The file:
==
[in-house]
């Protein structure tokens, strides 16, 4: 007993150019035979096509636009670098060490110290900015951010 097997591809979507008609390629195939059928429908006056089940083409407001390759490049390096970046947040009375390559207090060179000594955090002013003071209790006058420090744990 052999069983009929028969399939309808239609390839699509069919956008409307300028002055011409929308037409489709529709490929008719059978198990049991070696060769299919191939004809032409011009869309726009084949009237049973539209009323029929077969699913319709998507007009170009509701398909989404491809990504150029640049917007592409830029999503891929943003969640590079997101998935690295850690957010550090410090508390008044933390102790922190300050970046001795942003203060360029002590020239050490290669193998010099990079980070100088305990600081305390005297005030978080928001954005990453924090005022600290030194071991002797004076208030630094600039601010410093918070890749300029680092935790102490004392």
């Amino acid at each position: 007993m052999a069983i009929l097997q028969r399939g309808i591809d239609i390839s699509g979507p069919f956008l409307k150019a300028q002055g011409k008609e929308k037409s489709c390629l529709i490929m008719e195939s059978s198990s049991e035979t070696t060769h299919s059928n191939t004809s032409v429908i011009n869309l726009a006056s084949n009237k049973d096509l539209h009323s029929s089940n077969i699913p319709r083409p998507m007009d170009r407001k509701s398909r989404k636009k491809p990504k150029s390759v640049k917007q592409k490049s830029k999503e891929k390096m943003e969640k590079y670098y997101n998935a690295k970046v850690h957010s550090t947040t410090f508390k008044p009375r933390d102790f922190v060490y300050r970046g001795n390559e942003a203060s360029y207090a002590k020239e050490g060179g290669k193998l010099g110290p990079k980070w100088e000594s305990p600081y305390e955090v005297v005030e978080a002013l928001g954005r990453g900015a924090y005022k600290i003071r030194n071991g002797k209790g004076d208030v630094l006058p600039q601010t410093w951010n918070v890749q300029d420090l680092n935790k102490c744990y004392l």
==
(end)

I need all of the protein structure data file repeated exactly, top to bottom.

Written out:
[in-house]
């Protein structure tokens, strides 16, 4: 007993150019035979096509636009670098060490110290900015951010 097997591809979507008609390629195939059928429908006056089940083409407001390759490049390096970046947040009375390559207090060179000594955090002013003071209790006058420090744990 052999069983009929028969399939309808239609390839699509069919956008409307300028002055011409929308037409489709529709490929008719059978198990049991070696060769299919191939004809032409011009869309726009084949009237049973539209009323029929077969699913319709998507007009170009509701398909989404491809990504150029640049917007592409830029999503891929943003969640590079997101998935690295850690957010550090410090508390008044933390102790922190300050970046001795942003203060360029002590020239050490290669193998010099990079980070100088305990600081305390005297005030978080928001954005990453924090005022600290030194071991002797004076208030630094600039601010410093918070890749300029680092935790102490004392």
């Amino acid at each position: 007993m052999a069983i009929l097997q028969r399939g309808i591809d239609i390839s699509g979507p069919f956008l409307k150019a300028q002055g011409k008609e929308k037409s489709c390629l529709i490929m008719e195939s059978s198990s049991e035979t070696t060769h299919s059928n191939t004809s032409v429908i011009n869309l726009a006056s084949n009237k049973d096509l539209h009323s029929s089940n077969i699913p319709r083409p998507m007009d170009r407001k509701s398909r989404k636009k491809p990504k150029s390759v640049k917007q592409k490049s830029k999503e891929k390096m943003e969640k590079y670098y997101n998935a690295k970046v850690h957010s550090t947040t410090f508390k008044p009375r933390d102790f922190v060490y300050r970046g001795n390559e942003a203060s360029y207090a002590k020239e050490g060179g290669k193998l010099g110290p990079k980070w100088e000594s305990p600081y305390e955090v005297v005030e978080a002013l928001g954005r990453g900015a924090y005022k600290i003071r030194n071991g002797k209790g004076d208030v630094l006058p600039q601010t410093w951010n918070v890749q300029d420090l680092n935790k102490c744990y004392l």